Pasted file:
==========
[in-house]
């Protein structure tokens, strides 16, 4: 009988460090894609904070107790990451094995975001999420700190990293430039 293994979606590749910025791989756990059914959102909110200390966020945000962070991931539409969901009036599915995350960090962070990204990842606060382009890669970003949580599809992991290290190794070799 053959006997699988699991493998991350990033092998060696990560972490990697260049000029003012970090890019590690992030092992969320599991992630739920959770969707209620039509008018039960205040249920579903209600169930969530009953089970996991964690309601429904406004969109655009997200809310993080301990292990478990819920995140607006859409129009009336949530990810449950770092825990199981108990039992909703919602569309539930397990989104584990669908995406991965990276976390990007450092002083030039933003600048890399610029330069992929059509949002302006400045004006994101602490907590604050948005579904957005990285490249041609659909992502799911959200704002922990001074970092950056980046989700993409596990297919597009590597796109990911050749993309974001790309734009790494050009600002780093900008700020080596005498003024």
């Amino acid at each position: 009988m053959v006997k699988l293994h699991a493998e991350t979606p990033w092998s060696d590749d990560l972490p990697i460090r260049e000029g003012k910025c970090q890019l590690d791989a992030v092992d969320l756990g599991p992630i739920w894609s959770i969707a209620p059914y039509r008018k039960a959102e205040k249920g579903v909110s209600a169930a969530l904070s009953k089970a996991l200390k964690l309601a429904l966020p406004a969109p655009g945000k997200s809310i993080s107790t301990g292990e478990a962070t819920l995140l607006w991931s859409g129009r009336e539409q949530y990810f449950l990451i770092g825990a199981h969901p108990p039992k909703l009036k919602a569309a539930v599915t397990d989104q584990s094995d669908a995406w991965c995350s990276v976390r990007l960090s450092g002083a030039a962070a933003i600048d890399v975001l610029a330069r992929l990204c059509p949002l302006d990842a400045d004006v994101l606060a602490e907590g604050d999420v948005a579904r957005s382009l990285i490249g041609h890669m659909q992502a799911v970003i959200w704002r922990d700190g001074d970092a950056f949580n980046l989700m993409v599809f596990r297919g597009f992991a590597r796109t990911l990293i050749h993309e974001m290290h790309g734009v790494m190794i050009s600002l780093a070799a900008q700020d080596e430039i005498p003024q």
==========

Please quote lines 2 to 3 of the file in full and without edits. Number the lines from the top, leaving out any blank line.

């Protein structure tokens, strides 16, 4: 009988460090894609904070107790990451094995975001999420700190990293430039 293994979606590749910025791989756990059914959102909110200390966020945000962070991931539409969901009036599915995350960090962070990204990842606060382009890669970003949580599809992991290290190794070799 053959006997699988699991493998991350990033092998060696990560972490990697260049000029003012970090890019590690992030092992969320599991992630739920959770969707209620039509008018039960205040249920579903209600169930969530009953089970996991964690309601429904406004969109655009997200809310993080301990292990478990819920995140607006859409129009009336949530990810449950770092825990199981108990039992909703919602569309539930397990989104584990669908995406991965990276976390990007450092002083030039933003600048890399610029330069992929059509949002302006400045004006994101602490907590604050948005579904957005990285490249041609659909992502799911959200704002922990001074970092950056980046989700993409596990297919597009590597796109990911050749993309974001790309734009790494050009600002780093900008700020080596005498003024």
């Amino acid at each position: 009988m053959v006997k699988l293994h699991a493998e991350t979606p990033w092998s060696d590749d990560l972490p990697i460090r260049e000029g003012k910025c970090q890019l590690d791989a992030v092992d969320l756990g599991p992630i739920w894609s959770i969707a209620p059914y039509r008018k039960a959102e205040k249920g579903v909110s209600a169930a969530l904070s009953k089970a996991l200390k964690l309601a429904l966020p406004a969109p655009g945000k997200s809310i993080s107790t301990g292990e478990a962070t819920l995140l607006w991931s859409g129009r009336e539409q949530y990810f449950l990451i770092g825990a199981h969901p108990p039992k909703l009036k919602a569309a539930v599915t397990d989104q584990s094995d669908a995406w991965c995350s990276v976390r990007l960090s450092g002083a030039a962070a933003i600048d890399v975001l610029a330069r992929l990204c059509p949002l302006d990842a400045d004006v994101l606060a602490e907590g604050d999420v948005a579904r957005s382009l990285i490249g041609h890669m659909q992502a799911v970003i959200w704002r922990d700190g001074d970092a950056f949580n980046l989700m993409v599809f596990r297919g597009f992991a590597r796109t990911l990293i050749h993309e974001m290290h790309g734009v790494m190794i050009s600002l780093a070799a900008q700020d080596e430039i005498p003024q």